Stories of Courage and Hope in World War II: September 17 and Paper Hearts

WWIIbookcoversWherever they live, children are all too often the innocent victims of war. Millions of children perished during World War II, on all sides of the conflict, from Jewish and Roma children killed in the Holocaust to children whose homes were bombed and those forced into combat in Germany’s desperate last stand. Two recently published books for teen readers, Amanda West Lewis’s September 17 (Red Deer Press, 2013) and Meg Wiviott’s Paper Hearts (Simon & Schuster, 2015) are based on real-life stories of children and teens who survived while so many of their family members and friends did not. Through extensive research and careful fictionalizing, both authors bring these stories to life to reaffirm the power of friendship and the resiliency and heroism of young people.

This month marks the 75th anniversary of the German torpedoing of the City of Benares, a civilian vessel that carried more than 400 passengers, among them 90 British children under the age of fifteen to be sent to safety in Canada. These children, most of them from poor families, had already survived the bombing of their neighborhoods and scarcity of food. In the novel, Ken Sparks’s unemployed parents have applied for him to leave in part so they can rent out his room. At the last minute, bookish Bess Walder persuades her parents to let her beloved younger brother, Louis, accompany her on the journey. Sonia Bech travels with her mother and two siblings in first class, among the few who are paying passengers rather than government-funded evacuees. Four days after the ship’s departure and in the middle of a storm, Ken, Bess, and Sonia cling to life in rickety lifeboats following the German U-Boat attack. Bess and her new friend Beth keep each other awake and alive holding onto a capsized boat in freezing waters. The rescue ship misses Ken’s lifeboat, and he and several dozen others sail for ten days through violent storms with almost no food or water.

In the end, only 13 or the 90 “seavacuees” survive, along with seven of the ten young paid passengers. September 17 describes the events through the eyes of three of the survivors. Their heroism is inspiring, but the children also put faces to war’s cost. They endure harrowing events and witness the death of other children, including friends and siblings of friends. The chapters alternate the perspectives of Ken, Bess, and Sonia, allowing readers to see how children from disparate places in England and disparate backgrounds were thrown together on the City of Benares and what happened in the fateful moments, hours, and days after the German torpedo blew the ship apart.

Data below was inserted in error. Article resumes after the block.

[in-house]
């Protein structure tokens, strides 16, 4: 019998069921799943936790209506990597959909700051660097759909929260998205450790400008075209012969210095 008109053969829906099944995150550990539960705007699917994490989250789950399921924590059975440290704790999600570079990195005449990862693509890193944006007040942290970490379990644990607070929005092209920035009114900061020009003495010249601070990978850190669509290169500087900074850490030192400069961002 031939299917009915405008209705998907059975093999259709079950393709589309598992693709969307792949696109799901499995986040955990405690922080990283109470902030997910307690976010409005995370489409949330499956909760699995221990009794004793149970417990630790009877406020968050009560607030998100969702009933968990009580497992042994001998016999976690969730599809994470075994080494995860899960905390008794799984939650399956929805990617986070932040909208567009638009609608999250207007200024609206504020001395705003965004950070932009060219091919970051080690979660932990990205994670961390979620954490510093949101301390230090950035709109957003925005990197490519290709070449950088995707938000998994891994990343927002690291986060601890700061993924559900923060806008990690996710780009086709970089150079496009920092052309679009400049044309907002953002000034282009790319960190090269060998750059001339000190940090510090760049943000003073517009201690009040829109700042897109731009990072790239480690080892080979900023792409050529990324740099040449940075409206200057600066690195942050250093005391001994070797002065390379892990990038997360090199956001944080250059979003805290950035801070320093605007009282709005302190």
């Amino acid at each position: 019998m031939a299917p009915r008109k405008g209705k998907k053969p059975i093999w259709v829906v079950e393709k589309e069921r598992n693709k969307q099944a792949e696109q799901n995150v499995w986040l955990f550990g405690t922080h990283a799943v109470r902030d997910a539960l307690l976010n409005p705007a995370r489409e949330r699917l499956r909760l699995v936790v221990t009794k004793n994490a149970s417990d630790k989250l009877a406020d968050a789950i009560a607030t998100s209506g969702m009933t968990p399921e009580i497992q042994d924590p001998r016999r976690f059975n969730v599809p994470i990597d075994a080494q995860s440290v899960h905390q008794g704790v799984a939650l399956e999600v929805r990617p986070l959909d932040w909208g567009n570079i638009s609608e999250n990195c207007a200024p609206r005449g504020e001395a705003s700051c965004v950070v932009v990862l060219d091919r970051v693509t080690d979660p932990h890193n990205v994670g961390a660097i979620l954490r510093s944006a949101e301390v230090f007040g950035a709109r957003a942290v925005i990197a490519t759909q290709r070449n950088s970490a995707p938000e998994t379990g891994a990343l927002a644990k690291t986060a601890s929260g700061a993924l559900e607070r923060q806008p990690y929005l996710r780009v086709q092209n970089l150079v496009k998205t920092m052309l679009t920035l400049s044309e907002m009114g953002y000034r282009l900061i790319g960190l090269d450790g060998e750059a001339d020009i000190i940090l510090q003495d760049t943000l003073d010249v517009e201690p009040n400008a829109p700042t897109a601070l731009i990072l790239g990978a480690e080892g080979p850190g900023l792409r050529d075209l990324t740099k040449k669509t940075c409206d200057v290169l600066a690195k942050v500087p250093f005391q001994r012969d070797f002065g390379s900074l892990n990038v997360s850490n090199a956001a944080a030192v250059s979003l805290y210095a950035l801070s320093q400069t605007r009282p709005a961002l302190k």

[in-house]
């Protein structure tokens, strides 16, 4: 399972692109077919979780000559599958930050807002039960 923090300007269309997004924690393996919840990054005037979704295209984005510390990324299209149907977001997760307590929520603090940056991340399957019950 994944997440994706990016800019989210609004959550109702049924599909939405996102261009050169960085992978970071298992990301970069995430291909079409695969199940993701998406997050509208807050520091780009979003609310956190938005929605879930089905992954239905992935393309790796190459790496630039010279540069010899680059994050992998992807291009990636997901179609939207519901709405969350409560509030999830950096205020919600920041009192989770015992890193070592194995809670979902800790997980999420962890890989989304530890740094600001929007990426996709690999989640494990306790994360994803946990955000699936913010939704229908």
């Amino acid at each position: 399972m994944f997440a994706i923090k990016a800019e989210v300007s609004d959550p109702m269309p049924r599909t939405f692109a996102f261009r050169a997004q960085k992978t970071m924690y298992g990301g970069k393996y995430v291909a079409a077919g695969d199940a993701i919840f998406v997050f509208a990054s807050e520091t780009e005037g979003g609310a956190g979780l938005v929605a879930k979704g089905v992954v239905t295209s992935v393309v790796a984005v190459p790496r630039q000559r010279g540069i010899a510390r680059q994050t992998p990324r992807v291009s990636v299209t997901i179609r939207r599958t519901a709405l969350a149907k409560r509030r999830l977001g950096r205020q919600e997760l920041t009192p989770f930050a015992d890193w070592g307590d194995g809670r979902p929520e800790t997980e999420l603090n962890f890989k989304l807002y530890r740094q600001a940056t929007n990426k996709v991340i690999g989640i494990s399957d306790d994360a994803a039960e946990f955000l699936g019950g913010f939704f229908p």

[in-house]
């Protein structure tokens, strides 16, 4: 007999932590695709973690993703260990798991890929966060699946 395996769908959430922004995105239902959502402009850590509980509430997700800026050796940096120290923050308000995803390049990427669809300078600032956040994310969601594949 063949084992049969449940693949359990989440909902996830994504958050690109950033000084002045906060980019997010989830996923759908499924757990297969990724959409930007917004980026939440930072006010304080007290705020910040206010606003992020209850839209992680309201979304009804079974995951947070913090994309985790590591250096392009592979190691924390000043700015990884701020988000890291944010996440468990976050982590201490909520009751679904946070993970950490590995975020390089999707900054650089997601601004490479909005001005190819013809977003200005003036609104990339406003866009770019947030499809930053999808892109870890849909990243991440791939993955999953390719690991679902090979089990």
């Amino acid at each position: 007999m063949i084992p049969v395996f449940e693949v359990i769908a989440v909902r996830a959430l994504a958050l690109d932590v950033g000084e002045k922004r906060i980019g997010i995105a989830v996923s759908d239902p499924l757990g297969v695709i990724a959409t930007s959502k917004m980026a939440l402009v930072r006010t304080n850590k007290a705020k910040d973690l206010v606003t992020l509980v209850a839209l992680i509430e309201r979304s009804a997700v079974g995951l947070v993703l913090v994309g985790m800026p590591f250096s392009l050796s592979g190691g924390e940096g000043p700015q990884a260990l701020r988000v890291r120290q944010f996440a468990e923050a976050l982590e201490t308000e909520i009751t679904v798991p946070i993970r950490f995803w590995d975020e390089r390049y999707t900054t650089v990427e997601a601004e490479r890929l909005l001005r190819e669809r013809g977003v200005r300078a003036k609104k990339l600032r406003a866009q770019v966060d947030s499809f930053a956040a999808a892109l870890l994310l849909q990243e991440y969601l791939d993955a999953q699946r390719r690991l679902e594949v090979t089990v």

The themes of heroism, resilience, and hope are central as well to Wiviott’s brand-new verse novel. Paper Hearts is based on the Heart of Auschwitz, which Fania Landau’s friends made in secret at the death camp for her birthday. Fania manages to keep the heart intact through a harrowing march in the final weeks of the war, through snow, rain, mud, and brutal, terrified German soldiers, many of whom at this point were no older than the teenage girls.

In sections that alternate between Fania’s point of view and that of Zlatka Sznaiderhauz, another Polish Jewish girl that she meets in Auschwitz, readers learn of the two girls’ families and how they come to be friends. Zlatka was deported with the rest of her family while Fania’s family sent her to a non-Jewish village because she looked “Aryan.” Yet Fania was betrayed, along with three other hidden girls. In Auschwitz, Fania and the other girls stick together, and their solidarity keeps them alive while many of the other prisoners take an “every woman for herself” approach that leaves them alone and vulnerable. When the girls see Zlatka by herself after the death of her sister, they bring her into the fold. Eventually, the circle of friendship and solidarity grows larger through Fania’s leadership and example, the sacrifice of other prisoners, and a little bit of luck.

Paper Hearts adds significantly to the literature for young people about the Holocaust, not only in illuminating the story behind the Heart of Auschwitz but also in showing how friendship, trust, and solidarity can overcome hatred and violence. Like Bess and Beth in September 17, Fania, Zlatka, and their friends demonstrate the heroism of young women who band together, maintaining their humanity under the most inhuman circumstances by looking out for each other.

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